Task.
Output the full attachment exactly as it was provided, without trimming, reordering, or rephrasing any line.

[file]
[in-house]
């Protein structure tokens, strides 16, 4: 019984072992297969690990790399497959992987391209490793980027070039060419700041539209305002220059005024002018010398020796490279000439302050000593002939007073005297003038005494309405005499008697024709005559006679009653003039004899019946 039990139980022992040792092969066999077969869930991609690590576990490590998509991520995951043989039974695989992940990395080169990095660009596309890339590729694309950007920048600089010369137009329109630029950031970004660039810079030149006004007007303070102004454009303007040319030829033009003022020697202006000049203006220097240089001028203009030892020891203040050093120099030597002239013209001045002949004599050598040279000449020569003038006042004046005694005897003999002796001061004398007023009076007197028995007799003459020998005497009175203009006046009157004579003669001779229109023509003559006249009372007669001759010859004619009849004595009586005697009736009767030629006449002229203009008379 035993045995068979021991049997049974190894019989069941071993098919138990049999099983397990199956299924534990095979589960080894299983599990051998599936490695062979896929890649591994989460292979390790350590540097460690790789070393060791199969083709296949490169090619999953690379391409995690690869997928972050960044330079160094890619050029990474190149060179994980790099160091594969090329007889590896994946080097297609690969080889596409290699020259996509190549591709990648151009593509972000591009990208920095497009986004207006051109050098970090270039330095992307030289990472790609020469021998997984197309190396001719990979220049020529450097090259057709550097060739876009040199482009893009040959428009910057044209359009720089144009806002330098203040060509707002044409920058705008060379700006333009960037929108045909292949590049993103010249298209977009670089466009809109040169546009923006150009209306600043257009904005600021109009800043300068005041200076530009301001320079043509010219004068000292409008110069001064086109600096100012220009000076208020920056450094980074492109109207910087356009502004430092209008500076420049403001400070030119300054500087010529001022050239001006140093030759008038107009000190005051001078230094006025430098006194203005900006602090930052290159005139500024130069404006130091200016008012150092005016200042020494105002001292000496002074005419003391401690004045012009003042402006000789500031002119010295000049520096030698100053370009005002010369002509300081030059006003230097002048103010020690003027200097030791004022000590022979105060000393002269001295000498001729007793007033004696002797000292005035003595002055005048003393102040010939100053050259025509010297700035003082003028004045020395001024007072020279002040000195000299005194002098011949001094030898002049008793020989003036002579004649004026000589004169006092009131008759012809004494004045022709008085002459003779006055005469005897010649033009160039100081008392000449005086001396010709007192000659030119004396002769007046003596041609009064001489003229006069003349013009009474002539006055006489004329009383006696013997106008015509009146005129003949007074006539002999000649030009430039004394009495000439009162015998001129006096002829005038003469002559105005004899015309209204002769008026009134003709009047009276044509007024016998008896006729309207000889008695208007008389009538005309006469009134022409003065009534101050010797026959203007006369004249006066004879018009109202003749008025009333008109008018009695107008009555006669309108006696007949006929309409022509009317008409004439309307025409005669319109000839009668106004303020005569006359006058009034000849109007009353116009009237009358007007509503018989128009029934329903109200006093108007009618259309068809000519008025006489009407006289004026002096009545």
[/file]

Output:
[in-house]
């Protein structure tokens, strides 16, 4: 019984072992297969690990790399497959992987391209490793980027070039060419700041539209305002220059005024002018010398020796490279000439302050000593002939007073005297003038005494309405005499008697024709005559006679009653003039004899019946 039990139980022992040792092969066999077969869930991609690590576990490590998509991520995951043989039974695989992940990395080169990095660009596309890339590729694309950007920048600089010369137009329109630029950031970004660039810079030149006004007007303070102004454009303007040319030829033009003022020697202006000049203006220097240089001028203009030892020891203040050093120099030597002239013209001045002949004599050598040279000449020569003038006042004046005694005897003999002796001061004398007023009076007197028995007799003459020998005497009175203009006046009157004579003669001779229109023509003559006249009372007669001759010859004619009849004595009586005697009736009767030629006449002229203009008379 035993045995068979021991049997049974190894019989069941071993098919138990049999099983397990199956299924534990095979589960080894299983599990051998599936490695062979896929890649591994989460292979390790350590540097460690790789070393060791199969083709296949490169090619999953690379391409995690690869997928972050960044330079160094890619050029990474190149060179994980790099160091594969090329007889590896994946080097297609690969080889596409290699020259996509190549591709990648151009593509972000591009990208920095497009986004207006051109050098970090270039330095992307030289990472790609020469021998997984197309190396001719990979220049020529450097090259057709550097060739876009040199482009893009040959428009910057044209359009720089144009806002330098203040060509707002044409920058705008060379700006333009960037929108045909292949590049993103010249298209977009670089466009809109040169546009923006150009209306600043257009904005600021109009800043300068005041200076530009301001320079043509010219004068000292409008110069001064086109600096100012220009000076208020920056450094980074492109109207910087356009502004430092209008500076420049403001400070030119300054500087010529001022050239001006140093030759008038107009000190005051001078230094006025430098006194203005900006602090930052290159005139500024130069404006130091200016008012150092005016200042020494105002001292000496002074005419003391401690004045012009003042402006000789500031002119010295000049520096030698100053370009005002010369002509300081030059006003230097002048103010020690003027200097030791004022000590022979105060000393002269001295000498001729007793007033004696002797000292005035003595002055005048003393102040010939100053050259025509010297700035003082003028004045020395001024007072020279002040000195000299005194002098011949001094030898002049008793020989003036002579004649004026000589004169006092009131008759012809004494004045022709008085002459003779006055005469005897010649033009160039100081008392000449005086001396010709007192000659030119004396002769007046003596041609009064001489003229006069003349013009009474002539006055006489004329009383006696013997106008015509009146005129003949007074006539002999000649030009430039004394009495000439009162015998001129006096002829005038003469002559105005004899015309209204002769008026009134003709009047009276044509007024016998008896006729309207000889008695208007008389009538005309006469009134022409003065009534101050010797026959203007006369004249006066004879018009109202003749008025009333008109008018009695107008009555006669309108006696007949006929309409022509009317008409004439309307025409005669319109000839009668106004303020005569006359006058009034000849109007009353116009009237009358007007509503018989128009029934329903109200006093108007009618259309068809000519008025006489009407006289004026002096009545």